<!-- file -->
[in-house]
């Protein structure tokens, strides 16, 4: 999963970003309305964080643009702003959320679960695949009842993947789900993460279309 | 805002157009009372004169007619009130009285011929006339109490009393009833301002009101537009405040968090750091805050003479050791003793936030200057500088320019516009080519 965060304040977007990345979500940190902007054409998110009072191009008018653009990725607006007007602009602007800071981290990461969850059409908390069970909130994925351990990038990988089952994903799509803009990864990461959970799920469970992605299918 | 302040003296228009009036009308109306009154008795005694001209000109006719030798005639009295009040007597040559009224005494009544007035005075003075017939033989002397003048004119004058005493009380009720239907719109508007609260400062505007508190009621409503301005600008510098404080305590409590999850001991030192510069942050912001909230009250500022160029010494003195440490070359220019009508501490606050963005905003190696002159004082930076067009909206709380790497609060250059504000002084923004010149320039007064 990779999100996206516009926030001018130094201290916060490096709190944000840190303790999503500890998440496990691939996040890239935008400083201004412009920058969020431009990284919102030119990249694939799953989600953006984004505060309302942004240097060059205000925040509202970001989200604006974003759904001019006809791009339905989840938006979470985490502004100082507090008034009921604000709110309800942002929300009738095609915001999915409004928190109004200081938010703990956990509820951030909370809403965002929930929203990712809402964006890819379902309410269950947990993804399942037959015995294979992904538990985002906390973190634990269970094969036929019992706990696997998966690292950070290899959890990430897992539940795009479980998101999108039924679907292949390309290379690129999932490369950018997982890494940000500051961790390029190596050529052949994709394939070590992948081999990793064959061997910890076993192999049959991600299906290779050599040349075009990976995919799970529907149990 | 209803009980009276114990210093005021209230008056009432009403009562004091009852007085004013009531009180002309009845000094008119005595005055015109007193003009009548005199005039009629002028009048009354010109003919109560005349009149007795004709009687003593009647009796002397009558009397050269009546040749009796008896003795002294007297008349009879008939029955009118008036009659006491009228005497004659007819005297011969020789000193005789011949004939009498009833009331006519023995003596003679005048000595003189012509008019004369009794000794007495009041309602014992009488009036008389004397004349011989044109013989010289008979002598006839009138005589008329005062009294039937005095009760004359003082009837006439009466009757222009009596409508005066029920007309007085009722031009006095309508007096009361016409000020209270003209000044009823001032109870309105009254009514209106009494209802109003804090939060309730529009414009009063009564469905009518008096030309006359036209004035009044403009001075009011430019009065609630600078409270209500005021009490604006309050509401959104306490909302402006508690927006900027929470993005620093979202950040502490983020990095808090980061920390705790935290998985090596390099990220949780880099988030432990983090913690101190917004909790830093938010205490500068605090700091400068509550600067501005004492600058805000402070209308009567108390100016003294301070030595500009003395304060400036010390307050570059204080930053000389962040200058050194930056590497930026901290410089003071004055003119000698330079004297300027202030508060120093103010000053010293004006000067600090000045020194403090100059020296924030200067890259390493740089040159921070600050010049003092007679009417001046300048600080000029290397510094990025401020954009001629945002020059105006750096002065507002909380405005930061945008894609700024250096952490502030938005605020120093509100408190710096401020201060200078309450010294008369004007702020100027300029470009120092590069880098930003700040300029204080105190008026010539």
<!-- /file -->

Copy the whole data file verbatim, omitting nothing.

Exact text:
[in-house]
């Protein structure tokens, strides 16, 4: 999963970003309305964080643009702003959320679960695949009842993947789900993460279309 | 805002157009009372004169007619009130009285011929006339109490009393009833301002009101537009405040968090750091805050003479050791003793936030200057500088320019516009080519 965060304040977007990345979500940190902007054409998110009072191009008018653009990725607006007007602009602007800071981290990461969850059409908390069970909130994925351990990038990988089952994903799509803009990864990461959970799920469970992605299918 | 302040003296228009009036009308109306009154008795005694001209000109006719030798005639009295009040007597040559009224005494009544007035005075003075017939033989002397003048004119004058005493009380009720239907719109508007609260400062505007508190009621409503301005600008510098404080305590409590999850001991030192510069942050912001909230009250500022160029010494003195440490070359220019009508501490606050963005905003190696002159004082930076067009909206709380790497609060250059504000002084923004010149320039007064 990779999100996206516009926030001018130094201290916060490096709190944000840190303790999503500890998440496990691939996040890239935008400083201004412009920058969020431009990284919102030119990249694939799953989600953006984004505060309302942004240097060059205000925040509202970001989200604006974003759904001019006809791009339905989840938006979470985490502004100082507090008034009921604000709110309800942002929300009738095609915001999915409004928190109004200081938010703990956990509820951030909370809403965002929930929203990712809402964006890819379902309410269950947990993804399942037959015995294979992904538990985002906390973190634990269970094969036929019992706990696997998966690292950070290899959890990430897992539940795009479980998101999108039924679907292949390309290379690129999932490369950018997982890494940000500051961790390029190596050529052949994709394939070590992948081999990793064959061997910890076993192999049959991600299906290779050599040349075009990976995919799970529907149990 | 209803009980009276114990210093005021209230008056009432009403009562004091009852007085004013009531009180002309009845000094008119005595005055015109007193003009009548005199005039009629002028009048009354010109003919109560005349009149007795004709009687003593009647009796002397009558009397050269009546040749009796008896003795002294007297008349009879008939029955009118008036009659006491009228005497004659007819005297011969020789000193005789011949004939009498009833009331006519023995003596003679005048000595003189012509008019004369009794000794007495009041309602014992009488009036008389004397004349011989044109013989010289008979002598006839009138005589008329005062009294039937005095009760004359003082009837006439009466009757222009009596409508005066029920007309007085009722031009006095309508007096009361016409000020209270003209000044009823001032109870309105009254009514209106009494209802109003804090939060309730529009414009009063009564469905009518008096030309006359036209004035009044403009001075009011430019009065609630600078409270209500005021009490604006309050509401959104306490909302402006508690927006900027929470993005620093979202950040502490983020990095808090980061920390705790935290998985090596390099990220949780880099988030432990983090913690101190917004909790830093938010205490500068605090700091400068509550600067501005004492600058805000402070209308009567108390100016003294301070030595500009003395304060400036010390307050570059204080930053000389962040200058050194930056590497930026901290410089003071004055003119000698330079004297300027202030508060120093103010000053010293004006000067600090000045020194403090100059020296924030200067890259390493740089040159921070600050010049003092007679009417001046300048600080000029290397510094990025401020954009001629945002020059105006750096002065507002909380405005930061945008894609700024250096952490502030938005605020120093509100408190710096401020201060200078309450010294008369004007702020100027300029470009120092590069880098930003700040300029204080105190008026010539």